The CSIRO have begun researching how technology can be used to create personalised meals based on our nutritional needs.
Imagine owning a device that instantly prepares a meal for you based solely on your daily nutritional needs.
That could be the future of food, according the CSIRO, who've begun research into how technology could be used to create personalised diets using information relating to our lifestyle and genetics.
The CSIRO’s Dr Jared Raynes, who is part of the study, says the aim is to develop a wearable device, like an Apple Watch, that could determine what food your body needs when you wake up in the morning.
“It would measure exactly what your body needs in terms of vitamins, minerals, the calories for the day,” he says.
Dr Raynes say another machine, like a 3D printer, would then create a meal according to those needs.
“Something like a device that would print your food to look and taste absolutely delicious but actually gives you very personalised food.”
It’s just one idea being presented at the Foodpro exhibition in Sydney.
The event, which takes place every three years, hosts hundreds of exhibits showcasing latest in food innovation, manufacturing and processing.
Foodpro Director, Peter Petherick says many people would be surprised by the scale and sophistication of technology that’s used to package and distribute food.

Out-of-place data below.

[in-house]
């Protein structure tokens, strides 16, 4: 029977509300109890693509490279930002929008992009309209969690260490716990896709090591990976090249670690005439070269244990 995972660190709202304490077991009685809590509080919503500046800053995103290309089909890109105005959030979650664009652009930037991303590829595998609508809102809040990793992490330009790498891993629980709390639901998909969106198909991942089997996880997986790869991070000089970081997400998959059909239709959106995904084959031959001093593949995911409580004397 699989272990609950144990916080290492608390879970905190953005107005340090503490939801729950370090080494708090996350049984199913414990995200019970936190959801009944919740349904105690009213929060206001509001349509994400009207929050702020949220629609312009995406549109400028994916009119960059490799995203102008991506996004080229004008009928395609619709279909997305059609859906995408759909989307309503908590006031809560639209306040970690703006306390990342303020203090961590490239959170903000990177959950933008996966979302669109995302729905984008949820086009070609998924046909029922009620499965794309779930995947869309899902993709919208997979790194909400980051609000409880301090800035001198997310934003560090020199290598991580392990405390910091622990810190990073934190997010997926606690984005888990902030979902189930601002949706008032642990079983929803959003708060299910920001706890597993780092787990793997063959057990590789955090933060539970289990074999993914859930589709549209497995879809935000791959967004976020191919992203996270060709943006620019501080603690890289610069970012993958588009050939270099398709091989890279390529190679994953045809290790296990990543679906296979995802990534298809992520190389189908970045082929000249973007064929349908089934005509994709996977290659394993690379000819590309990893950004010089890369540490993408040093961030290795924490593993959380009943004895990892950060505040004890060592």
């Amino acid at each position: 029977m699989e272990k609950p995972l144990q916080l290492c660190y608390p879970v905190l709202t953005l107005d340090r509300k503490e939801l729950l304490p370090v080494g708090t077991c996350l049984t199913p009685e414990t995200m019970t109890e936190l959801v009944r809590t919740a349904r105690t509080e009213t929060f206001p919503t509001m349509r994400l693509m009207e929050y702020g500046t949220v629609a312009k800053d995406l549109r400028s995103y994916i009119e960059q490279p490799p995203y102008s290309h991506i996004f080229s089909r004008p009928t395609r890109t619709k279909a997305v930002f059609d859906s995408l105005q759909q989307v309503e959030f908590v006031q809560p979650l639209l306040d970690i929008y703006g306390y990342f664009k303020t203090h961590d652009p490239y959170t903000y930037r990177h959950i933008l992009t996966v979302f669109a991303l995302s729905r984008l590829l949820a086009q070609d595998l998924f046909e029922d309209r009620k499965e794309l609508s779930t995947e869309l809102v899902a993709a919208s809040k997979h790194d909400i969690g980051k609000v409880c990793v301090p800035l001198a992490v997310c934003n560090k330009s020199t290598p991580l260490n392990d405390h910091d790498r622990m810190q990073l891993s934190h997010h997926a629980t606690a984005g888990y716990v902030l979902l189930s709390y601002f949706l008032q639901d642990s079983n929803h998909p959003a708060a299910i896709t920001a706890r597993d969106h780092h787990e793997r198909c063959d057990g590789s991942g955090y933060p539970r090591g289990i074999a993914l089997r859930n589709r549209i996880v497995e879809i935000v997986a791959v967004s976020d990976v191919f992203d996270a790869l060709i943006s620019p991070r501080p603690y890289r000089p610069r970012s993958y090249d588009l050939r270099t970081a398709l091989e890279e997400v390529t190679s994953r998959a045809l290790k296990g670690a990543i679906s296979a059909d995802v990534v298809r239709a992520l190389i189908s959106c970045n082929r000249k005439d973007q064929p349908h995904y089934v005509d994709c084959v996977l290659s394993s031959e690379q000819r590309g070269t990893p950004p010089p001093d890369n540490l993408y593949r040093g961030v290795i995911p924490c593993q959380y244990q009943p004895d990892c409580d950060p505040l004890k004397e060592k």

“The technology here, the computerisation here, is startling, he says.
“I think the man on the street has a product that he eats and has no idea how it got to him and what happens to that product before he gets to it.”
But that kind information could soon be available using technology, like the SmartTrace tracker, which monitors food temperature and location during distribution, using real time data.
This device is used by suppliers to track their food all the way to the store to ensure it maintains the right temperature.
But it’s hoped such data can eventually be shared with consumers so they can know where their food comes from and how it's cared for.
SmartTrace’s James Richardson says barcodes could be scanned in supermarkets so shoppers can be informed about the origin of their food.
“The next level is we can give the consumer the ability to hold their phone up to the product and find out details about where the products come from,” he says.
The idea is if the journey of food becomes more transparent, suppliers will maintain quality and consumers will make better choices.